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Do You Need Animal Products for Hormone Health?

There seems to be a war on social media these days over whether or not animals products (by which I mean meat, dairy, and eggs) are an essential part of a healthy diet.

Despite the WHO and other bodies coming out in recent years confirming that red and processed meat are carcinogenic (i.e. likely to cause cancer), many social media influencers, or proponents of diets such as Paleo and Keto, continue to argue that animal protein is better than plant protein, that the studies (that the WHO and others have used) are biased or untrue, or that we need meat for certain vitamins and minerals (that we can't get through plants, or the plant source is not as effective).

What I don't often hear talked about, however, are the issues I discuss below. These are some of the main reasons that I don't recommend animal products to my clients, or anyone dealing with a hormone imbalance.

Let's dive in...

1. All animal products are inflammatory.

Animal products contain arachidonic acid (AA) which is converted into inflammatory compounds such as PGE2 - the inflammatory type of prostaglandin that is associated with pain (e.g. painful period cramps, but also arthritis, joint pain... all kinds of pain in the body).

Extract from my webinar (introduction to women's hormones): slide showing how AA is converted to PGE2

Since many hormone conditions (such as PCOS and endometriosis) are associated with inflammation we want to try to reduce inflammation as much as possible. If you've been following my content you know that the main sources of inflammation are dietary, stress, and environmental. Within the dietary category animal products are one of the main types of inflammatory foods, so we want to limit them as much as possible (or eliminate them entirely).

2. They may be a source of oestrogen

Many hormone conditions (such as PCOS, endometriosis, and fibroids) are oestrogen-dependent, meaning there is usually an excess of oestrogen causing symptoms such as heavy periods with clots, bloating, headaches, breast tenderness, nausea, and increased body fat.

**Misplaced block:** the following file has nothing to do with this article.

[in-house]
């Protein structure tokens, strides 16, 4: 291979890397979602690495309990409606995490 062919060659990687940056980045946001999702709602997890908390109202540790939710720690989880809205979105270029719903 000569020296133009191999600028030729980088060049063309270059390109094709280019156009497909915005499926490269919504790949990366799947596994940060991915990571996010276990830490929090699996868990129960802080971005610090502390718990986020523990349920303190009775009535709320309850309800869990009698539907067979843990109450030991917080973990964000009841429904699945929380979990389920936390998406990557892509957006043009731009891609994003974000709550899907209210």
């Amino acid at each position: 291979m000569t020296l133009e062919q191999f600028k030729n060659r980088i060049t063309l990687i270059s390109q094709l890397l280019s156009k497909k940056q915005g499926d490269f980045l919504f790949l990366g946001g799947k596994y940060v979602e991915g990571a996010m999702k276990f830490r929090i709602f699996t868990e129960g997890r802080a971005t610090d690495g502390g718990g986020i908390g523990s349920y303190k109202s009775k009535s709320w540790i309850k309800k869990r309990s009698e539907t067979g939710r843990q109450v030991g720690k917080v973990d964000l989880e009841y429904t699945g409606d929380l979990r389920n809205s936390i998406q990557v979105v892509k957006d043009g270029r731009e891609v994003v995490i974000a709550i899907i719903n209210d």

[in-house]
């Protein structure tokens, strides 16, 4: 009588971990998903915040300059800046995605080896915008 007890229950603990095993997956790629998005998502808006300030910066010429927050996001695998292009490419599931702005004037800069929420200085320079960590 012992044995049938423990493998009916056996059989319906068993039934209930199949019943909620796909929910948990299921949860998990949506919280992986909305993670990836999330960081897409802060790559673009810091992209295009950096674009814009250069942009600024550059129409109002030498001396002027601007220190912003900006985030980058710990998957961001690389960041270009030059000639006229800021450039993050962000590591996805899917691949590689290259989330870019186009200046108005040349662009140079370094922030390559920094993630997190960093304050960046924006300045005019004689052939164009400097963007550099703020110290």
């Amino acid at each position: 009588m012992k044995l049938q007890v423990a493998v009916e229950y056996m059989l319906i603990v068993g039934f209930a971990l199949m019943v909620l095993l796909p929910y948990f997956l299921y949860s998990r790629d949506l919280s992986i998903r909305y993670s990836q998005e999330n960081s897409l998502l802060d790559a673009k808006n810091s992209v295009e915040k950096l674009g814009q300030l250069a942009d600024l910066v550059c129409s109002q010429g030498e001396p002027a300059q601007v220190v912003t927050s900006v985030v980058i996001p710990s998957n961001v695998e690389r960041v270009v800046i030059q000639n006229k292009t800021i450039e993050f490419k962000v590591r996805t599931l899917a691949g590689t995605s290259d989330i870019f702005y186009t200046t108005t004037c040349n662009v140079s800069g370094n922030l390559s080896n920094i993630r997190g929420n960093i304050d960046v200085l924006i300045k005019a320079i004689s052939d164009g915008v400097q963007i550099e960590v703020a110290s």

One of the ways we might be exposing ourselves to excess oestrogen is through diet and consuming other animals. Not only are we ingesting those animals' own inherent hormones (which may be higher than normal during pregnancy - and many cows are now routinely milked whilst pregnant) but we are also ingesting any hormones (and antibiotics) the animal was given (such as growth hormones to make it get fatter quicker).

3. They are not always a reliable source of vitamins and other nutrients

People often argue that meat is an essential source of certain vitamins and minerals. But the quality of meat - and whether or not it actually contains those vitamins and minerals - depends largely on what the animal was fed.

Many animals these days (particularly in factory farms or intensive feedlots) are not fed their natural diet (e.g. grass and foraged foods), but are instead fed on grains that are high in omega 6 and potentially sprayed with pesticides. This means the meat is not only high in omega 6 (which we just saw in the diagram above can increase inflammation) and potentially pesticides and chemicals, but it may not be a reliable source of, for example, vitamin D (if the animal never saw sunlight in its life) or B12 (if it was never allowed to graze off soil - since B12 comes from bacteria in soil). This potentially means people who rely on meat for these nutrients may have a false sense of security and not get themselves tested or take a supplement until a deficiency is well underway.

Worse, many animals are routinely fed other animals (forced cannibalism), and we know that toxins accumulate the higher up we go on the food chain (in other words, animals who eat other animals). So the final meat we eat may have a high toxic load, and toxins are associated with hormone imbalance, as well as poor brain health and many other long-term health conditions. 

4. Animal products are acid-forming

You may (or may not) have heard people talk about alkaline diets before. This is not referring to whether a food tastes acidic, but rather whether the food is acid-forming when digested (for example, citrus fruit tastes acidic but is actually alkaline).

All animal protein is acid-forming in the body; this is because meat and eggs contain "a lot of sulphur-containing amino acids that are metabolized into sulphuric acid". While the pH of the blood won't change, the body maintains this by neutralising the acid using calcium. It was thought that this calcium came from the bones, and so animal products actually increase the risk of osteoporosis, but new thinking suggests it may actually come from the muscles, so high animal protein intake may be associated with muscle wastage.

In any case, having a more alkaline diet is still recommended, especially for kidney health and uric acid clearance.

All animal products are acid-forming so this may be another reason to limit them in the diet. While most fruit and vegetables are alkaline, some plant foods are more acidic (such as grains and most nuts) but are still really healthy - the aim is just for the overall diet to be more on the alkaline side.

Those are my top 4 reasons I recommend avoiding or limiting animal products, especially if you suffer from a hormone imbalance.

If you'd like more info on what to eat, and what not to eat, for good hormones, check out my webinar on how to address hormone imbalance naturally using diet and lifestyle.

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